Opinion polls suggest the AKP will easily win the 12 June election, picking up around 45% of the votes, a similar percentage to in the last election in 2007. The main opposition centre-left Republican People’s Party (CHP) with its new leader Kemal Kılıçdaroğlu, meanwhile, is on track to garner around 30% of votes, 10 percentage points more than in 2007. Despite that, the AKP stands a chance to increase its strength considerably and win an absolute majority in the 550-seat parliament if the far-right Nationalist Movement Party (MHP) drops below the 10% threshold needed to enter the chamber. Hit by a series of sex scandals – made public in videotapes distributed over the internet that have so far led to the resignation of four party members – the MHP currently looks likely to win 13% of votes, opinion polls suggest.

If the MHP fails to maintain sufficient support to enter parliament come election day, the AKP will all but certainly pick up enough seats to push its constitutional reform package – and many other laws – through parliament unchallenged. That has put secularists on edge in light of the events that have followed the constitutional referendum.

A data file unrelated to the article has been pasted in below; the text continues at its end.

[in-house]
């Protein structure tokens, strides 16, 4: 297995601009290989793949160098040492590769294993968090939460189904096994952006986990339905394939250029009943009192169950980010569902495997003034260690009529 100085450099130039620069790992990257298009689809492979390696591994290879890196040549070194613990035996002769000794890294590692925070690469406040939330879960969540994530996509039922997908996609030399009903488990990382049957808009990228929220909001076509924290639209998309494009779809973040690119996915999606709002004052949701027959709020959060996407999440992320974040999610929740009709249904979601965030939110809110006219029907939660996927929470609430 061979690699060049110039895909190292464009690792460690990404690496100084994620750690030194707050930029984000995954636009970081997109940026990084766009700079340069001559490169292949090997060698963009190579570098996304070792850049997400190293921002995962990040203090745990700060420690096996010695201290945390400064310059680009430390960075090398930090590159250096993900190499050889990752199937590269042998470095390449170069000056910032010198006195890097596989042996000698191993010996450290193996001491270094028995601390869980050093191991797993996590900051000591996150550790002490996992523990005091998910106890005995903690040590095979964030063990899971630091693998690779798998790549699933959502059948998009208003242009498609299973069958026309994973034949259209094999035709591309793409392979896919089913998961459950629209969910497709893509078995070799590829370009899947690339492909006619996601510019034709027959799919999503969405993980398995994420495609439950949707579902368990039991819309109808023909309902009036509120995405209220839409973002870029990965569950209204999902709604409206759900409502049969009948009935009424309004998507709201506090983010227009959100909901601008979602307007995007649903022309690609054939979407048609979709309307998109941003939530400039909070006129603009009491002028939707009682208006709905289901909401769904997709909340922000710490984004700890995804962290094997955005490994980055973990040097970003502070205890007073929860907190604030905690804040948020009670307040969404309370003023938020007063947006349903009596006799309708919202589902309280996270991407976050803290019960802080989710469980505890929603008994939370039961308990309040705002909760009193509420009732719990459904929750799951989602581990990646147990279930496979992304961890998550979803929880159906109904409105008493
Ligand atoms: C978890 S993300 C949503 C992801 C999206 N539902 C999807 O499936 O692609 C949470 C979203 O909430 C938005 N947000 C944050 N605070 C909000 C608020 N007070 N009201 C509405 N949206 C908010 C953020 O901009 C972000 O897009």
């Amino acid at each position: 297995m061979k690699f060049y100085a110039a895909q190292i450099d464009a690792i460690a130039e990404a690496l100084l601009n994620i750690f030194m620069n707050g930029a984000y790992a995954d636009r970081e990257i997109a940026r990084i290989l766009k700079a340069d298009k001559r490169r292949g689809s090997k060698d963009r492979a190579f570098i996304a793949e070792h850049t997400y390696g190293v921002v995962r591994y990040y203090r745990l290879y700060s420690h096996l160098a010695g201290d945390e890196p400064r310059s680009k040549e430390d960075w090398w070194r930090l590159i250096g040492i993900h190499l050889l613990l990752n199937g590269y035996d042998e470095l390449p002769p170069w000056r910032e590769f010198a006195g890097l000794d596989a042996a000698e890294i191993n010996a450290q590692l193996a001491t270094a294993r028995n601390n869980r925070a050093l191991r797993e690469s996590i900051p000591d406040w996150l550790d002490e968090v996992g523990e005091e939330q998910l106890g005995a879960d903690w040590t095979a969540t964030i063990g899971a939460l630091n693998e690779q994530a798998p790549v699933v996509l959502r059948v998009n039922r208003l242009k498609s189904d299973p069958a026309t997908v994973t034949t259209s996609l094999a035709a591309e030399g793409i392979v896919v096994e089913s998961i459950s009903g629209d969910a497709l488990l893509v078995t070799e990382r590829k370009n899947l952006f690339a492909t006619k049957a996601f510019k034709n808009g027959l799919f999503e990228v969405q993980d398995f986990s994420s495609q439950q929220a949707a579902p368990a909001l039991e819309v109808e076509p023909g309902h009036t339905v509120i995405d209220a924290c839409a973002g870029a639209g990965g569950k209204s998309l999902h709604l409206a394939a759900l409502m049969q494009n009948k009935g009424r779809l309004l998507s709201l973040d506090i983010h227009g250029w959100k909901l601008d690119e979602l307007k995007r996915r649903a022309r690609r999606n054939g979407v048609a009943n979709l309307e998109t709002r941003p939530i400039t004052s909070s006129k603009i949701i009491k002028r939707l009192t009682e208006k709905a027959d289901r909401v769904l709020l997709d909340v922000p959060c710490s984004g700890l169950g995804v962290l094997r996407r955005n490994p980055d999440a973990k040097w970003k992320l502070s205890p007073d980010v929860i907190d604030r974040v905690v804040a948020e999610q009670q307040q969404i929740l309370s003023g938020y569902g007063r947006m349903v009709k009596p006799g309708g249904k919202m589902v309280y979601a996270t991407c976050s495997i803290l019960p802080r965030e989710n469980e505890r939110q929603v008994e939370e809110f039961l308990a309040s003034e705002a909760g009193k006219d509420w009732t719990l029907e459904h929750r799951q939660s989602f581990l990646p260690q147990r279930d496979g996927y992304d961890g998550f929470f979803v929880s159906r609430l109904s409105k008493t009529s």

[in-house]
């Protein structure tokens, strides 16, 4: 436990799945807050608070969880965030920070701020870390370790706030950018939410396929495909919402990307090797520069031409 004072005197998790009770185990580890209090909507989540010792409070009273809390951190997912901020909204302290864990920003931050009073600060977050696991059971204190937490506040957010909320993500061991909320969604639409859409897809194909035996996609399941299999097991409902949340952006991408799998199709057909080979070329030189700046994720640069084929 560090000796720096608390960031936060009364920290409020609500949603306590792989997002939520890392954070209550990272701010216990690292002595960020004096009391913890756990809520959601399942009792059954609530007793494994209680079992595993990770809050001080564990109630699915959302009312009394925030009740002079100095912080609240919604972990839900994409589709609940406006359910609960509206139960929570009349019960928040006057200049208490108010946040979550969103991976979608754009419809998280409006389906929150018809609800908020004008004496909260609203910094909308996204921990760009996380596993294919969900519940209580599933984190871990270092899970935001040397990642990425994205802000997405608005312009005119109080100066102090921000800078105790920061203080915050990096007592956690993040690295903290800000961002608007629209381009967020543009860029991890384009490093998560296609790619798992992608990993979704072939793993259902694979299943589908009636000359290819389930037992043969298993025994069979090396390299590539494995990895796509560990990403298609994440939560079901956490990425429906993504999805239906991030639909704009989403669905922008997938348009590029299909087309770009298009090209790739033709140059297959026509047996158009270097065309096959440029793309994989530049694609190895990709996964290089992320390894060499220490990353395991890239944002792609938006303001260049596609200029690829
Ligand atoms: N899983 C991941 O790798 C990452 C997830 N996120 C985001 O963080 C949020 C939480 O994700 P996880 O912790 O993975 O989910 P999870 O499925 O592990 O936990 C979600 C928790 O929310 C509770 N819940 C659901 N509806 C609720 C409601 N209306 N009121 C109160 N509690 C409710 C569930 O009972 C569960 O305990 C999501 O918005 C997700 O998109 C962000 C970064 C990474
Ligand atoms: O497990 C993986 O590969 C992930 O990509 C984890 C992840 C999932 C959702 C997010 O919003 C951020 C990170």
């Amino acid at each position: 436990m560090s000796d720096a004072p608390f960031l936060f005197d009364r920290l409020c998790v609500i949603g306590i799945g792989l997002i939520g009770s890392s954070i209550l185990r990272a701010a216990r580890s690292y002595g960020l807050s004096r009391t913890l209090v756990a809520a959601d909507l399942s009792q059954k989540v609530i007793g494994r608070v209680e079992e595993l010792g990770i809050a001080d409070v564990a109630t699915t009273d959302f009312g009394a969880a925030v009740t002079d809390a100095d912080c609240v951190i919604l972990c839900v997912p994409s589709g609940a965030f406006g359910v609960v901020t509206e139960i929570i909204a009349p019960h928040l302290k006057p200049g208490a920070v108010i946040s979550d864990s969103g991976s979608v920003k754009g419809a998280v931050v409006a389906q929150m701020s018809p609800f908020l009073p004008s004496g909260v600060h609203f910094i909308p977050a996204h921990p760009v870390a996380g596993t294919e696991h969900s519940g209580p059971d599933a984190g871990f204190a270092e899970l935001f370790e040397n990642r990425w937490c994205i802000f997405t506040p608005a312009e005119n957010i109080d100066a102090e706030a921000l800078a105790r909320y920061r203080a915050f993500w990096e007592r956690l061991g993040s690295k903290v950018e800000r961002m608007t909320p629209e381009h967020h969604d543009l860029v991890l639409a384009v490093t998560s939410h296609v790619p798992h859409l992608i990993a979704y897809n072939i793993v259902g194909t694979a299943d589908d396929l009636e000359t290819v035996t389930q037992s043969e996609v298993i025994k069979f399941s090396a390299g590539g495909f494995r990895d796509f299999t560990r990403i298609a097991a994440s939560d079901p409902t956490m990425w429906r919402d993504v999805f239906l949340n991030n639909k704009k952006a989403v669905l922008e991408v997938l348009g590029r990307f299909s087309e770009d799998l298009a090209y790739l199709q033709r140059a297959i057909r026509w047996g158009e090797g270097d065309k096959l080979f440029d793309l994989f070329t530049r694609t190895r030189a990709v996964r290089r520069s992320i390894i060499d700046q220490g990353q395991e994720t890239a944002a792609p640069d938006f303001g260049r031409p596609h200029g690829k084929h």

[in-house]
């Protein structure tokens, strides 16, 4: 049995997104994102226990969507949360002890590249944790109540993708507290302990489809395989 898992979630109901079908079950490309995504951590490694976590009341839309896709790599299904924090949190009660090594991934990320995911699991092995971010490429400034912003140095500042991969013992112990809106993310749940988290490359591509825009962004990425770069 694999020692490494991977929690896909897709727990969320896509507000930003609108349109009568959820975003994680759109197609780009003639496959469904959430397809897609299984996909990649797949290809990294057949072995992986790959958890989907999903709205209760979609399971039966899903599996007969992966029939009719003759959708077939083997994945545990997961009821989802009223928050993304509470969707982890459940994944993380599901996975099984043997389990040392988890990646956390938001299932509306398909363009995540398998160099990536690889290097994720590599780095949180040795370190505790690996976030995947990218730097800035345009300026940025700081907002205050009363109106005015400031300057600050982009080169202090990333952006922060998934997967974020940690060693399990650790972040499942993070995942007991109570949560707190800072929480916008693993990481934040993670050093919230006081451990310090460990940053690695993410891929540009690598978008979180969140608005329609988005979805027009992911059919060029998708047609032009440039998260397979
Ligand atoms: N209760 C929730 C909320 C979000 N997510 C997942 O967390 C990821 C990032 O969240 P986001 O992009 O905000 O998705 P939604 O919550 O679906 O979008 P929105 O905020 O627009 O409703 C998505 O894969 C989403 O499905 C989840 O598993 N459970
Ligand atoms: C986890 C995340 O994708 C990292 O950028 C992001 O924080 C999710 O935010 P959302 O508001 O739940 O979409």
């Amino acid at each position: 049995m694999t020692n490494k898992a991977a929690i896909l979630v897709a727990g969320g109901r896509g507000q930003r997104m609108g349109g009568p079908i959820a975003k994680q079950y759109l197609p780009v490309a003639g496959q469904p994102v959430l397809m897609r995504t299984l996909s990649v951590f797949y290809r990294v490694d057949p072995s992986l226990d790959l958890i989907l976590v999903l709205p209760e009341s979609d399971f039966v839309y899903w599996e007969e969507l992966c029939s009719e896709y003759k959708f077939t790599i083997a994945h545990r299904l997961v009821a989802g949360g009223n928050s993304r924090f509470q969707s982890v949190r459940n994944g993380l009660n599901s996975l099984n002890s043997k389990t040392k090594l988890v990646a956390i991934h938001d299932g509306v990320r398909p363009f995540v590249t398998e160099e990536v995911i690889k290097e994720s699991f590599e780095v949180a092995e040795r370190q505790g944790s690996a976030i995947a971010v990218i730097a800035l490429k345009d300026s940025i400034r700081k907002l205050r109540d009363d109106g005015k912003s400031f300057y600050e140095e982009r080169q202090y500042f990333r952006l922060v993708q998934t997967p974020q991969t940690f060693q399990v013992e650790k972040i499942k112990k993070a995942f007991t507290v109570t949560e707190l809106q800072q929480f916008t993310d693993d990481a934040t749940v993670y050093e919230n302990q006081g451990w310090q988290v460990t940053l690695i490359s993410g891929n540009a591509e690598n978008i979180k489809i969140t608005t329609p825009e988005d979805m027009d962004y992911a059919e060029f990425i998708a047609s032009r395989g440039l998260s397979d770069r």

In February and again in April, dozens of military officers – among them 30 serving generals – were arrested for allegedly plotting a coup in the so-called Balyoz (Sledgehammer) case. And, over the same period, journalists were detained and blogs closed down for allegedly supporting another group of similarly likeminded coup-mongers in a separate case known as Ergenekon. Critics, among them law professors, political analysts and rights groups, say that the evidence in both cases looks flimsy and, in some instances, may have even been fabricated. Some have likened the investigations to a witch-hunt against opponents of the AKP.